University of Rhode Island North District Plan
IBI Group provided landscape architecture services for the University of Rhode Island (URI) North District Plan, which creates distinct academic districts, strengthened campus spines, clear campus gateways, and additional quality campus open space.
ClientUniversity of Rhode Island
A landscape-based stormwater management system for a forward-looking science district
The URI North District Plan provides a cohesive design for three new science buildings being built among seven existing buildings to create a new sustainable image.
A previous master plan for the North District proved to be cost prohibitive to implement, so the design team for the district’s first new building, the Center for Biotechnology and Life Sciences (CBLS), was tasked with updating the North District master plan.
This provided the opportunity to explore stormwater management on a district-wide basis, rather than on a building-by-building basis. Impervious clay soils, steep slopes, and remaining buildings at different elevations presented interesting challenges to cohesive open space design, as well as perceptions of a new, informal rain garden aesthetic as different from the historic campus character dominated by open lawns and shade trees.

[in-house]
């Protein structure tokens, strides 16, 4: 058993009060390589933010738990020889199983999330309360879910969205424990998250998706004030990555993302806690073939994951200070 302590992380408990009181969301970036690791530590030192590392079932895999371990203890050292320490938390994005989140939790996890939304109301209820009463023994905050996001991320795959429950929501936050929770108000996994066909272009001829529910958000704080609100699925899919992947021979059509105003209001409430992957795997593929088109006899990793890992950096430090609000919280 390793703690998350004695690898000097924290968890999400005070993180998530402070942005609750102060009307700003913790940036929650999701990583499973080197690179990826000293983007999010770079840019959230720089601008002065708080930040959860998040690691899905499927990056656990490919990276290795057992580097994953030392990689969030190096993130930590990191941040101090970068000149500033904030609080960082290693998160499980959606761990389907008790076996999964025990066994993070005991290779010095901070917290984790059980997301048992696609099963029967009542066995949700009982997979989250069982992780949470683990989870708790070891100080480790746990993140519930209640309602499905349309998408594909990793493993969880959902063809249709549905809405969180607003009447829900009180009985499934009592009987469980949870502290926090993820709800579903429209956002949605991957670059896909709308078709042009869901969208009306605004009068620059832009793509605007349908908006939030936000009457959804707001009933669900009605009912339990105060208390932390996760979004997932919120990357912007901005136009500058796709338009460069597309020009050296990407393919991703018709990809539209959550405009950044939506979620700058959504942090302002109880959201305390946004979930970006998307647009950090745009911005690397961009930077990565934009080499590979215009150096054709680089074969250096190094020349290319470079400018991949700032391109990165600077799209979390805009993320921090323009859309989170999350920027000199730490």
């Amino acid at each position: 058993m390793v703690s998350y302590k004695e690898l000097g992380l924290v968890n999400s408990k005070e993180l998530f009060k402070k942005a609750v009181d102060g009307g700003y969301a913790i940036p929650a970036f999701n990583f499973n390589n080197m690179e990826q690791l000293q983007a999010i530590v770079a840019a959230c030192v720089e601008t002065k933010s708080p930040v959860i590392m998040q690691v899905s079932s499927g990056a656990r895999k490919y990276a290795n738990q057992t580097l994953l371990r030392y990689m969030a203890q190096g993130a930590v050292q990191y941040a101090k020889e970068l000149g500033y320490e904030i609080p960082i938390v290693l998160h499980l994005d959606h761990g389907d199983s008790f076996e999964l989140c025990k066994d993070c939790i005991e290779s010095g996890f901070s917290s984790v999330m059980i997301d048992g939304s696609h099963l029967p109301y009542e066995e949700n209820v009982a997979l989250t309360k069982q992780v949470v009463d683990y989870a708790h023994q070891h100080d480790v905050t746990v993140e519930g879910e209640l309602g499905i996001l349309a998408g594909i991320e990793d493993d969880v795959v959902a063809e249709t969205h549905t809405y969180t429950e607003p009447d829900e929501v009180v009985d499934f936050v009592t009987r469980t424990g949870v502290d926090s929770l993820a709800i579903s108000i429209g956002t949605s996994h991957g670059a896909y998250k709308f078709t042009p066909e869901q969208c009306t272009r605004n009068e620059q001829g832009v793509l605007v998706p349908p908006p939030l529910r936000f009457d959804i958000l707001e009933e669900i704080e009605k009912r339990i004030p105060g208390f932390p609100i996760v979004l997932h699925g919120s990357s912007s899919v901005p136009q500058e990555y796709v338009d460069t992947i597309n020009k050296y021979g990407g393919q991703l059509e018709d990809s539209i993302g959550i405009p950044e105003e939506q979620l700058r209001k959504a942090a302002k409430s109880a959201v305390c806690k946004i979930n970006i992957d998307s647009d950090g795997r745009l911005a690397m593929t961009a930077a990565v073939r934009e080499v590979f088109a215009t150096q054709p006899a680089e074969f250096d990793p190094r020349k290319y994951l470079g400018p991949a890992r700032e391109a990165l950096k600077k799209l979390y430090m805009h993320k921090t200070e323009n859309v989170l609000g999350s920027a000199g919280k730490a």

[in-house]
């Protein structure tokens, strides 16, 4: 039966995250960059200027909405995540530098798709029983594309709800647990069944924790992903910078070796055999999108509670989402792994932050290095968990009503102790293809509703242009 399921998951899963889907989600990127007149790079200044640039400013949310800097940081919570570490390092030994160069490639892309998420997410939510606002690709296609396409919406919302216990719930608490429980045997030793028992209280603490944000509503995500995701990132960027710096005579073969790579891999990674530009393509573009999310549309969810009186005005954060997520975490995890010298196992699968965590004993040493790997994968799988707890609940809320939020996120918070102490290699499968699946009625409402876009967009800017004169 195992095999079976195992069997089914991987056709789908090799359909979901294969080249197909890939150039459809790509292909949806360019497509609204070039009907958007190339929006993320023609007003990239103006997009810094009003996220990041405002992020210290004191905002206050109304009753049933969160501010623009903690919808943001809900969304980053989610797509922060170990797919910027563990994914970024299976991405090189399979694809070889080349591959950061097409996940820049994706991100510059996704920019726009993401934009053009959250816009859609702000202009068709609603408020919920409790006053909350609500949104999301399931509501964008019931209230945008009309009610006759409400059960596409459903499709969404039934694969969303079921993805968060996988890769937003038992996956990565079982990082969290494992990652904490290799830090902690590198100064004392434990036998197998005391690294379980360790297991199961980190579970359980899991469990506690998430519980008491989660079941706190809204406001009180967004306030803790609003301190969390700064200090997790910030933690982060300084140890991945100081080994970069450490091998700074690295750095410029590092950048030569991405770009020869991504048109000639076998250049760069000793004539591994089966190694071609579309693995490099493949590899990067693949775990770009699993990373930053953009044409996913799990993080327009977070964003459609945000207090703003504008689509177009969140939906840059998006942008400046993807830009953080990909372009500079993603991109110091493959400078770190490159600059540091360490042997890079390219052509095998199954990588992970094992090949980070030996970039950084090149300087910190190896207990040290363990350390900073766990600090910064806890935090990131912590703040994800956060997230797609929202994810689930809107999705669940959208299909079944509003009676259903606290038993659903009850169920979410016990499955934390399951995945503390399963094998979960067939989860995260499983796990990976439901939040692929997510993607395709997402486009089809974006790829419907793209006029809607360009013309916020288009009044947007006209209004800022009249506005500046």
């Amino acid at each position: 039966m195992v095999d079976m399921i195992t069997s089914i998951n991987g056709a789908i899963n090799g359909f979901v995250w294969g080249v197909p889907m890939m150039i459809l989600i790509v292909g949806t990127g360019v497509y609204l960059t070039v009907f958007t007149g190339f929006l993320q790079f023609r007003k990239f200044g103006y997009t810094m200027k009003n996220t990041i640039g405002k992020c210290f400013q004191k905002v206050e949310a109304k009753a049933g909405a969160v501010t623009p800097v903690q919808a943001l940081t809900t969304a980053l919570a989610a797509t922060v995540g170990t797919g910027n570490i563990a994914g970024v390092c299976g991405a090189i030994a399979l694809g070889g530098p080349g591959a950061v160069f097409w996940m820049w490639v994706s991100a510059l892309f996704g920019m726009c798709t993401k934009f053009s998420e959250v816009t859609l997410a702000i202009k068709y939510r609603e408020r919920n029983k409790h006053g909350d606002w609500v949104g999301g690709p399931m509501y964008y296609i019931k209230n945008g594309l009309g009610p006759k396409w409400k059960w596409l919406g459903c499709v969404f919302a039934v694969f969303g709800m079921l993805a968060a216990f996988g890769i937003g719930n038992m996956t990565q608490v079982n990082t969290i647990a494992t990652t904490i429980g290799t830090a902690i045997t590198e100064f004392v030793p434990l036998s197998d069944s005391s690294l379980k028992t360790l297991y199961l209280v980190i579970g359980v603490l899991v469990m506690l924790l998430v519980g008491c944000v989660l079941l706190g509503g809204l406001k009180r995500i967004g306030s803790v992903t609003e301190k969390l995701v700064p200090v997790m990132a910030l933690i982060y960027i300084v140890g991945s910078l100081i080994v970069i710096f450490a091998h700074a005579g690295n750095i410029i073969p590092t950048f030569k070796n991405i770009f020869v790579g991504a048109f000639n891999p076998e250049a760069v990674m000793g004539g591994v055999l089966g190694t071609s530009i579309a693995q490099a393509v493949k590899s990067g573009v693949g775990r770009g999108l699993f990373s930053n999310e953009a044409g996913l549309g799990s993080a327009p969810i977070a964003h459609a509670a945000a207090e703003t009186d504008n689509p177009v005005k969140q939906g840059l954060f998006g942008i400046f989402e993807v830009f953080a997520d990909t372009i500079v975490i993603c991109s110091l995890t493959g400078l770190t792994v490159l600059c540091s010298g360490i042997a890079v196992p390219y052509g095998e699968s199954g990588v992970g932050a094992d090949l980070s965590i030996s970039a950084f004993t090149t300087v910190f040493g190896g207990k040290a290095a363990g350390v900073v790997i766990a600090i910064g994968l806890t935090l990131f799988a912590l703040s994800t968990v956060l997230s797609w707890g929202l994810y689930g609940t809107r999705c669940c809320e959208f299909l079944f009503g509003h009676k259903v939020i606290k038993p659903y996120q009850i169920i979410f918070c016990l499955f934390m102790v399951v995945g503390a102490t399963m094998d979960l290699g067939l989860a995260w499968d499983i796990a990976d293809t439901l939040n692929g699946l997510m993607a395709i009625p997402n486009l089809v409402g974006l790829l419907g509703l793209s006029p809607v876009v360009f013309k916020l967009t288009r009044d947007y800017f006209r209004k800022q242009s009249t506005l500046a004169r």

Our landscape architecture team advocated for a landscape-based stormwater management system, using positive models of successful rain gardens and detention ponds in visible locations to address the institution’s ecological, educational, aesthetic and identity objectives for the district.
IBI Group was involved in all three phases of the implementation of the North District Master Plan, beginning with the Center for Biotechnology and Life Sciences (2009), the College of Pharmacy (2012), and the Center for Chemical and Forensic Sciences (2016).
Principal, Landscape Architecture
John Amodeo LEED AP has over 30 years of experience in landscape architecture and practices a wide range of project types from small to complex, in both the public and private sectors. His varied project types include college and university campuses, parks, market and public housing, historic landscapes, streetscapes, bikeways, and natural resource conservation. He has also prepared landscape development guidelines for municipalities with particular emphasis on sustainable development.
John has extensive experience with public process and regulatory permitting, placing particular focus on consensus building in the early phases of a project.
Since 1997, John has also been a Commissioner on the Boston Landmark Commission and the South End Landmark District Commission.